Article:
For Nebula Award-winning author Jack McDevitt, this confrontation with the "other" inspires much of his work. "My prime interest in science and science fiction is aliens," McDevitt told SPACE.com. "If we ever discover there is someone else out there, how do we react as a society?"
The alien in the mirror
Fans and creators share McDevitt's fascination: Some of science fiction's best-known stories, from H.G. Wells' "The War of the Worlds" to the silver screen's "The Day the Earth Stood Still" to television's "V," involve hostile alien visitations.
Other classics, from "Contact" to "Close Encounters of the Third Kind," put the protagonists face-to-face with benevolent beings from elsewhere in the cosmos.
For science fiction short-story writers, narratives involving first contact with extraterrestrials have been the surest route to publication, according to a review of nearly 2,000 pulp stories that appeared in American magazines between 1926 and 2000.
Those stories most likely to be reprinted, however, are those that take on headier themes, such as satirizing a dystopian society, according to Eric Rabkin, a professor of English and literature at the University of Michigan.
"Although the most frequently published science fiction stories are often interested in exploring a situation of newness, the science fiction stories with continuing value were less likely to be about confronting the 'other' than they were about fixing society," said Rabkin, co-leader of the Genre Evolution Project, which is studying pulp science fiction short stories as a complex adaptive system.
Given the pace of change enabled by science and technology in the last couple of centuries, it's little wonder that sci-fi has emerged as a genre that holds up a mirror to the present by looking ahead to the future.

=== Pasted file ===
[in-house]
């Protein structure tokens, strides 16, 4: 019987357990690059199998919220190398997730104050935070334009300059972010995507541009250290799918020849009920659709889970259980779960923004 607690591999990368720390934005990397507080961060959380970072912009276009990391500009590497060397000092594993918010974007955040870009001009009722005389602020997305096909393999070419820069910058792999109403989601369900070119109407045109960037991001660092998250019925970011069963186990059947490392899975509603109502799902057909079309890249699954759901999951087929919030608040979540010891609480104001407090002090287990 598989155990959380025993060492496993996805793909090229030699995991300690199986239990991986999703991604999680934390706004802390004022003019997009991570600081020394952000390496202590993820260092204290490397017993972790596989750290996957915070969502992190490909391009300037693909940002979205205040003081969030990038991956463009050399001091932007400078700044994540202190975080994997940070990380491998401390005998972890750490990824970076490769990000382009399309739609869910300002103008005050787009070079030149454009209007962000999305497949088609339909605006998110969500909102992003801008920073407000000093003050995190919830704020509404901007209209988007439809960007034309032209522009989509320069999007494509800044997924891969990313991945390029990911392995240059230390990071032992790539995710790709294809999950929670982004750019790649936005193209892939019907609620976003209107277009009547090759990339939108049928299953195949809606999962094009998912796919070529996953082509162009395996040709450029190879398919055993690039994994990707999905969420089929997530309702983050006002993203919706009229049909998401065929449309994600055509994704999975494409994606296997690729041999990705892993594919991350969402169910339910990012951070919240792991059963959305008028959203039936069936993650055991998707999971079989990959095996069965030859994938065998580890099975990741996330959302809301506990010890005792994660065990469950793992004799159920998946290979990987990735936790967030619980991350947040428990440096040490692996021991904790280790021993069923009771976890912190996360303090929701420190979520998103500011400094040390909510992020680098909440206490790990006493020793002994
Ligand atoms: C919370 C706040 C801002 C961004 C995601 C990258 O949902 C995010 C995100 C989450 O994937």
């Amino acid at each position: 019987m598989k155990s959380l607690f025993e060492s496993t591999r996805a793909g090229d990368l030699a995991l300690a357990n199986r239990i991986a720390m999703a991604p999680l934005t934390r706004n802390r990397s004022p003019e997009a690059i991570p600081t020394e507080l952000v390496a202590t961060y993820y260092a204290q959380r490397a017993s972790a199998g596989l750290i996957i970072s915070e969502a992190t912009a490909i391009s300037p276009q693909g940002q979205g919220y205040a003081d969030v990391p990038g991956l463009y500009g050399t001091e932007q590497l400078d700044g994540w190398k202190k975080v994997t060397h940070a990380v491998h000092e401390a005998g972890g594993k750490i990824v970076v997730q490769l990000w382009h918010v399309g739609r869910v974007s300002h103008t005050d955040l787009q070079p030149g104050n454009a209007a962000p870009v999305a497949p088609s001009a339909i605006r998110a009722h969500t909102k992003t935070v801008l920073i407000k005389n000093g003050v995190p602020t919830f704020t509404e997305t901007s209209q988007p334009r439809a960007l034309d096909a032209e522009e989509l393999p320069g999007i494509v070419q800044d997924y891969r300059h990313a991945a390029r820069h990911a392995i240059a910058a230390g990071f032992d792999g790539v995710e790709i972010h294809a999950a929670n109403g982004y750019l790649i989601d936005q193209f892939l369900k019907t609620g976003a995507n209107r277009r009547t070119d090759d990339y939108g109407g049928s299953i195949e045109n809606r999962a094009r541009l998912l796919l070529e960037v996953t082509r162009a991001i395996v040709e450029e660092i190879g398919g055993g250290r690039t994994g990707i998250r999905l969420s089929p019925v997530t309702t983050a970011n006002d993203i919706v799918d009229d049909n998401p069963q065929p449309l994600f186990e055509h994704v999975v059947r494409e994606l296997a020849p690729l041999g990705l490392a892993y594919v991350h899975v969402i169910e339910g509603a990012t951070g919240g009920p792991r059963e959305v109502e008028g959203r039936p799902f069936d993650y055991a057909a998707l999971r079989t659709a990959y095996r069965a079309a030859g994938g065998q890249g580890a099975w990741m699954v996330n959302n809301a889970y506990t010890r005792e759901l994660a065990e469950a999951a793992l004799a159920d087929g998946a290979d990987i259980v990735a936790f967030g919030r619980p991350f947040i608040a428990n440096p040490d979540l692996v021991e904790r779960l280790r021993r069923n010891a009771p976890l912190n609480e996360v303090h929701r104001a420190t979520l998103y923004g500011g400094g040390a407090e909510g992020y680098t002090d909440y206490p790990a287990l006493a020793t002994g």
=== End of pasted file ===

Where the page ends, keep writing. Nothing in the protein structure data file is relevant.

Where we're heading
Science fiction is often predictive, or extrapolative. It will take certain aspects of the here-and-now and will project from them. Dealing with fertility and reproductive science, for example, the 1997 film "Gattaca" presents a future society that tinkers with the genetic code to produce designer babies.
In an introduction to her Hugo- and Nebula Award-winning 1969 novel "The Left Hand of Darkness," Ursula K. LeGuin argued against the stereotype of science fiction as merely predicting the future; rather, LeGuin dsid she saw the genre of science fiction (and all fiction, for that matter) as metaphor for things in our present era.
What sets science fiction apart from older forms of fiction, she wrote, "seems to be its use of new metaphors, drawn from certain great dominants of our contemporary life – science, all the sciences, and technology, and the relativistic and the historical outlook. Space travel is one of these metaphors; so is an alternative society, an alternative biology; the future is another."
Yaszek believes science fiction "ultimately is a positive genre; it believes rational humans can work together and use science and technology to improve the world."
In this way, even the dystopias common to science fiction – nuclear weapon-annihilated civilizations, warring human factions spread amongst the stars, machine overlords subjugating humanity – essentially have a positive role, Yaszek said, as "cautionary tales."
This article was reprinted with permission from SPACE.com.
Related on SPACE.com: